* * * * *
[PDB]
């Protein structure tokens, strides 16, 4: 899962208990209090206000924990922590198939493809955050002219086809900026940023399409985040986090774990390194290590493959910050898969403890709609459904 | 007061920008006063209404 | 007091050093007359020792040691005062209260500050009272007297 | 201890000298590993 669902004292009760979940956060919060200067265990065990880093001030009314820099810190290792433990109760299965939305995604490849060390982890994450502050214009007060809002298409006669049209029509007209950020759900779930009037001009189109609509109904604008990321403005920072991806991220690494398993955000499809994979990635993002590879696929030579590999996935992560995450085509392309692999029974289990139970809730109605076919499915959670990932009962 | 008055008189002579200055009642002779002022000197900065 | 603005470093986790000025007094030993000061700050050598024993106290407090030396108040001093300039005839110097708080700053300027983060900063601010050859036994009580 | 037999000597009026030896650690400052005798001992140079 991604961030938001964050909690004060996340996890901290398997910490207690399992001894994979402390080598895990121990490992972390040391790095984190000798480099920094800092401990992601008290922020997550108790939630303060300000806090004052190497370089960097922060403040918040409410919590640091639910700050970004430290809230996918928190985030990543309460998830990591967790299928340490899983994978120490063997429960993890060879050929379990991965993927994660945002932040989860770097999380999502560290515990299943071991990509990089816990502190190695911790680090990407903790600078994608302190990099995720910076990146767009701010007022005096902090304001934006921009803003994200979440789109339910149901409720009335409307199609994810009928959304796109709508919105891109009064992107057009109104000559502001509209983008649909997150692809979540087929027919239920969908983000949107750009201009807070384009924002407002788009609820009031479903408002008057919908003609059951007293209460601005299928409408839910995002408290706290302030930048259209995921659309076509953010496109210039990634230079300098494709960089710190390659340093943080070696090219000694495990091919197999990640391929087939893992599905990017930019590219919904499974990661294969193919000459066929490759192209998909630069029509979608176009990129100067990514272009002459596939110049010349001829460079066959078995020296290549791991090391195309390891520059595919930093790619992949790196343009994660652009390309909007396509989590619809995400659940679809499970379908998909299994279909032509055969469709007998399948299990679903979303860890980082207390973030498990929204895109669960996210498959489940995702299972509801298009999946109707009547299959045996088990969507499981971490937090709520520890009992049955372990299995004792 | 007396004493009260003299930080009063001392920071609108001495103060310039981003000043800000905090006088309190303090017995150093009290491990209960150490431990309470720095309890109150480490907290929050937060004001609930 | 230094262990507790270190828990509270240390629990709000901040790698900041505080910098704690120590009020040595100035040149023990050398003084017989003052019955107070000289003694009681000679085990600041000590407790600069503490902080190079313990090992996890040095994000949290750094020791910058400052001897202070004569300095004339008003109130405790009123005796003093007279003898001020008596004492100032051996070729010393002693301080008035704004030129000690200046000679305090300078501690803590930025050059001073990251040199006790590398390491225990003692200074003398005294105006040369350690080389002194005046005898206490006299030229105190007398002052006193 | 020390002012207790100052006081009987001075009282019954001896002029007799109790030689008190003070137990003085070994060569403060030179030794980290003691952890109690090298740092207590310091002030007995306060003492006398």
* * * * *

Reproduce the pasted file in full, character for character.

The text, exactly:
[PDB]
């Protein structure tokens, strides 16, 4: 899962208990209090206000924990922590198939493809955050002219086809900026940023399409985040986090774990390194290590493959910050898969403890709609459904 | 007061920008006063209404 | 007091050093007359020792040691005062209260500050009272007297 | 201890000298590993 669902004292009760979940956060919060200067265990065990880093001030009314820099810190290792433990109760299965939305995604490849060390982890994450502050214009007060809002298409006669049209029509007209950020759900779930009037001009189109609509109904604008990321403005920072991806991220690494398993955000499809994979990635993002590879696929030579590999996935992560995450085509392309692999029974289990139970809730109605076919499915959670990932009962 | 008055008189002579200055009642002779002022000197900065 | 603005470093986790000025007094030993000061700050050598024993106290407090030396108040001093300039005839110097708080700053300027983060900063601010050859036994009580 | 037999000597009026030896650690400052005798001992140079 991604961030938001964050909690004060996340996890901290398997910490207690399992001894994979402390080598895990121990490992972390040391790095984190000798480099920094800092401990992601008290922020997550108790939630303060300000806090004052190497370089960097922060403040918040409410919590640091639910700050970004430290809230996918928190985030990543309460998830990591967790299928340490899983994978120490063997429960993890060879050929379990991965993927994660945002932040989860770097999380999502560290515990299943071991990509990089816990502190190695911790680090990407903790600078994608302190990099995720910076990146767009701010007022005096902090304001934006921009803003994200979440789109339910149901409720009335409307199609994810009928959304796109709508919105891109009064992107057009109104000559502001509209983008649909997150692809979540087929027919239920969908983000949107750009201009807070384009924002407002788009609820009031479903408002008057919908003609059951007293209460601005299928409408839910995002408290706290302030930048259209995921659309076509953010496109210039990634230079300098494709960089710190390659340093943080070696090219000694495990091919197999990640391929087939893992599905990017930019590219919904499974990661294969193919000459066929490759192209998909630069029509979608176009990129100067990514272009002459596939110049010349001829460079066959078995020296290549791991090391195309390891520059595919930093790619992949790196343009994660652009390309909007396509989590619809995400659940679809499970379908998909299994279909032509055969469709007998399948299990679903979303860890980082207390973030498990929204895109669960996210498959489940995702299972509801298009999946109707009547299959045996088990969507499981971490937090709520520890009992049955372990299995004792 | 007396004493009260003299930080009063001392920071609108001495103060310039981003000043800000905090006088309190303090017995150093009290491990209960150490431990309470720095309890109150480490907290929050937060004001609930 | 230094262990507790270190828990509270240390629990709000901040790698900041505080910098704690120590009020040595100035040149023990050398003084017989003052019955107070000289003694009681000679085990600041000590407790600069503490902080190079313990090992996890040095994000949290750094020791910058400052001897202070004569300095004339008003109130405790009123005796003093007279003898001020008596004492100032051996070729010393002693301080008035704004030129000690200046000679305090300078501690803590930025050059001073990251040199006790590398390491225990003692200074003398005294105006040369350690080389002194005046005898206490006299030229105190007398002052006193 | 020390002012207790100052006081009987001075009282019954001896002029007799109790030689008190003070137990003085070994060569403060030179030794980290003691952890109690090298740092207590310091002030007995306060003492006398």